Maze of green. A visitor checks the corn at Al Rawafed Agricultural Organic Farm in Abu Dhabi Image Credit: Abdul Rahman/XPRESS

Abu Dhabi: A tour of the Al Rawafed Agriculture Organic Farm in Abu Dhabi makes you feel you are somewhere in the middle of lush tropical greenery and definitely not in the middle of a desert.

Spread over 50 hectares off Sweihan Road, 20km from the main island of Abu Dhabi, the farm is a verdant paradise with acres of banana plantations, corn and fig fields, and netted farms growing tomatoes, bell peppers, lettuce, herbs and even a vineyard with five varieties of grapes.

Nearly 10 tonnes of fresh produce is picked, packed and sent to supermarkets and restaurants daily from this farm, making it one of the biggest local sources of organic products in the emirate.

Be it tomatoes, onions, aubergine (eggplant), sweet corn, herbs, potatoes, cabbage, lettuce or fruit like bananas, figs, melons, watermelons and pomegranate – any organic dinner you rustle up at home could have well come from the Al Rawafed farm.

“We follow different kinds of farming methods here like greenhouse, net farming, glass house as well as open field farming. The biggest challenge is, of course, to keep the crops alive without using pesticides,” Marius Pakker, managing director of the farm, told XPRESS.

Instead of pesticides, the farm uses an organic mix of garlic and chilly water which is sprayed on the crops to keep the insects away.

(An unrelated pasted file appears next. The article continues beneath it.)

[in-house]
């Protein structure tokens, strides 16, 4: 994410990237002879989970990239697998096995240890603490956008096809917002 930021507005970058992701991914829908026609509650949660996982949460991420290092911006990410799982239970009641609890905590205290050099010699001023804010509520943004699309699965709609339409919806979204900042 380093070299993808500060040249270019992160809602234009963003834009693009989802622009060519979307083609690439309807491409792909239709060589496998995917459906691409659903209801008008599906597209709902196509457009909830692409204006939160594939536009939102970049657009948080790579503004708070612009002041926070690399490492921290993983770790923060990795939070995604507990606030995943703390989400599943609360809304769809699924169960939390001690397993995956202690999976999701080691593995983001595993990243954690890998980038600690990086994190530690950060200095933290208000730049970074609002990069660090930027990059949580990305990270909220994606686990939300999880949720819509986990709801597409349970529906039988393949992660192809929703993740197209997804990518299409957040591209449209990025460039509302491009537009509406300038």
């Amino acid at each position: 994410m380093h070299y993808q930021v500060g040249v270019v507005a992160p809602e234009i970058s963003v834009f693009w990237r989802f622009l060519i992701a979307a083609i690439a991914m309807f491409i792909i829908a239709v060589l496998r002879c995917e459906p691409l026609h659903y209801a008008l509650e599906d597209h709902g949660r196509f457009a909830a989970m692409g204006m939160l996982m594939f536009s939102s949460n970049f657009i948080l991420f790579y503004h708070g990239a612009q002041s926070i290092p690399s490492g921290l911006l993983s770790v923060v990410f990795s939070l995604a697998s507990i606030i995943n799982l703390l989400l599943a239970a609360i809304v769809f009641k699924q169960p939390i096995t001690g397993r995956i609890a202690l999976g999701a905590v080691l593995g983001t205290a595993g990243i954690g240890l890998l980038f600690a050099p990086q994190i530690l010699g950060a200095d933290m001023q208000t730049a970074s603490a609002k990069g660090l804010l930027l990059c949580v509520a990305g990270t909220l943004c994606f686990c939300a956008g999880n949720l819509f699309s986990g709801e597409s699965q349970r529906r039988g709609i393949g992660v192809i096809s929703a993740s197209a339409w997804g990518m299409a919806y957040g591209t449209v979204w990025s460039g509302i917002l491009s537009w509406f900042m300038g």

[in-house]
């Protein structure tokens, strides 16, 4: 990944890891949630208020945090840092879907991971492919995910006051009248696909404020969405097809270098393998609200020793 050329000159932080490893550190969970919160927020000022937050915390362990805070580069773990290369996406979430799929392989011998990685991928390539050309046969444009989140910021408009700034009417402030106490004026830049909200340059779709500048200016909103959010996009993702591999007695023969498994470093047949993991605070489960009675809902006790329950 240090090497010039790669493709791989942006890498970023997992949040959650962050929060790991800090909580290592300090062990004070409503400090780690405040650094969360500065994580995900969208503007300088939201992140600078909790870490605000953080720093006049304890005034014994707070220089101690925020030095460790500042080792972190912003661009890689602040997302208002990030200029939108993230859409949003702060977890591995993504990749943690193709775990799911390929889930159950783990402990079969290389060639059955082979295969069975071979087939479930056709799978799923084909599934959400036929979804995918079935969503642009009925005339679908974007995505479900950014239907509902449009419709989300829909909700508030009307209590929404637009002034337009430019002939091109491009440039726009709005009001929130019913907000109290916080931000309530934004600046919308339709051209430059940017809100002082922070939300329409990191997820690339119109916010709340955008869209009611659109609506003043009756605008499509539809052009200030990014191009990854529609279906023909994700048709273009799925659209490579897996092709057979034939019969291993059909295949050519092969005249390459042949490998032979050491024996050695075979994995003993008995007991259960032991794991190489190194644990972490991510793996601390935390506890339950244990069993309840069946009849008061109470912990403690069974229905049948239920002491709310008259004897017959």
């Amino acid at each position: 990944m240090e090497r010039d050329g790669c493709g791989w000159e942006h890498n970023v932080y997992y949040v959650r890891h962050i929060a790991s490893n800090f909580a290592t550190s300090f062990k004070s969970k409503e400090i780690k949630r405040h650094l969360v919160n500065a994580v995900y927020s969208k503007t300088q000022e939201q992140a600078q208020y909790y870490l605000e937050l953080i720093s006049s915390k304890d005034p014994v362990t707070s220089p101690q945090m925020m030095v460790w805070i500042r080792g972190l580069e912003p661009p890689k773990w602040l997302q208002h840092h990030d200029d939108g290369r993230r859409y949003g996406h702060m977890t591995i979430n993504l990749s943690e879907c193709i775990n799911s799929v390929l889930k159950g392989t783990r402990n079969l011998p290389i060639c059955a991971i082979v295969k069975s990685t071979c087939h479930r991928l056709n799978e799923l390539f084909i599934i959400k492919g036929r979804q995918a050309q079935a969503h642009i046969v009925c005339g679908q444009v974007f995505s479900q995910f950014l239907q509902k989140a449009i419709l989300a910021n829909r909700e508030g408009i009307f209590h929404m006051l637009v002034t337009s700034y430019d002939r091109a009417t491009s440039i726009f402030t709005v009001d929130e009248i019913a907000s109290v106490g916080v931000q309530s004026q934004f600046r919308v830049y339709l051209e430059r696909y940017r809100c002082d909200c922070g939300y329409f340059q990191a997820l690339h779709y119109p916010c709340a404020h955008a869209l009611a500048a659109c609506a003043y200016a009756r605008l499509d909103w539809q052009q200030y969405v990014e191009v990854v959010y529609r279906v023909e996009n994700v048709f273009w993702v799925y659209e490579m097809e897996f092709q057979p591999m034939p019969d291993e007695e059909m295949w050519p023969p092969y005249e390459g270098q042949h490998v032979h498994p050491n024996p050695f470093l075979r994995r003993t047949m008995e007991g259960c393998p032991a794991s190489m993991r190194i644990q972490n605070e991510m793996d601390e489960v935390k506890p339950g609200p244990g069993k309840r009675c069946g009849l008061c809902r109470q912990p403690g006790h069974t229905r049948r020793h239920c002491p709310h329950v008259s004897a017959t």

“We have also recently introduced ‘beneficial insects’, a method where we use ‘good’ insects to eat the ‘bad’ ones that pose a threat to the crops,” said Pakker from Holland who is an expert in farming.

The farm also releases ladybugs (small beetles) into the fields to eat bad insects.

A day at the farm

A typical day at the farm starts at 5.30am when workers start harvesting the crops for the day. “We have to start early before the crops get exposed to the sun,” said Pakker.

The veggies and fruit are collected and taken to the packaging unit in the farm. The produce is washed, sorted and packed according to specifications.

The rest is stored in temperature-controlled cold storages within the unit.

“There are two packing shifts – one in the morning and one in the evening. We have our own transport to deliver the orders to clients in and around Dubai, Abu Dhabi and Sharjah,” said Ravi Kiran, product executive, who supervises packaging and storing.

The farm also started exporting to Oman recently.

“We try to reduce the movement and hand contact with the produce to the minimum in order to maintain its freshness and longevity,” said Pakker.

After the products are loaded into trucks, the workers return to their daily task of care and maintenance of crops including weeding, cleaning and pruning.

“At 4.30pm, after workers retire to their accommodation, supervisors start looking at their daily reports.

“Before 6pm, the day is wrapped up so that we are all ready for an early start the next day,” said Pakker.

Did you know?

35 different varieties of fruits and vegetables are produced at the farm.

120 cubic metres of water is needed per hour to water the crops.

In winter water consumption is reduced to 40 or 50 cubes.

An irrigation computer is used to pre-set the amount of water each crop needs based on weekly weather forecasts and humidity in the air.

A total of 185 labourers including supervisory staff work at the farm.

Only two to three percent of UAE population are consumers of fresh organic products.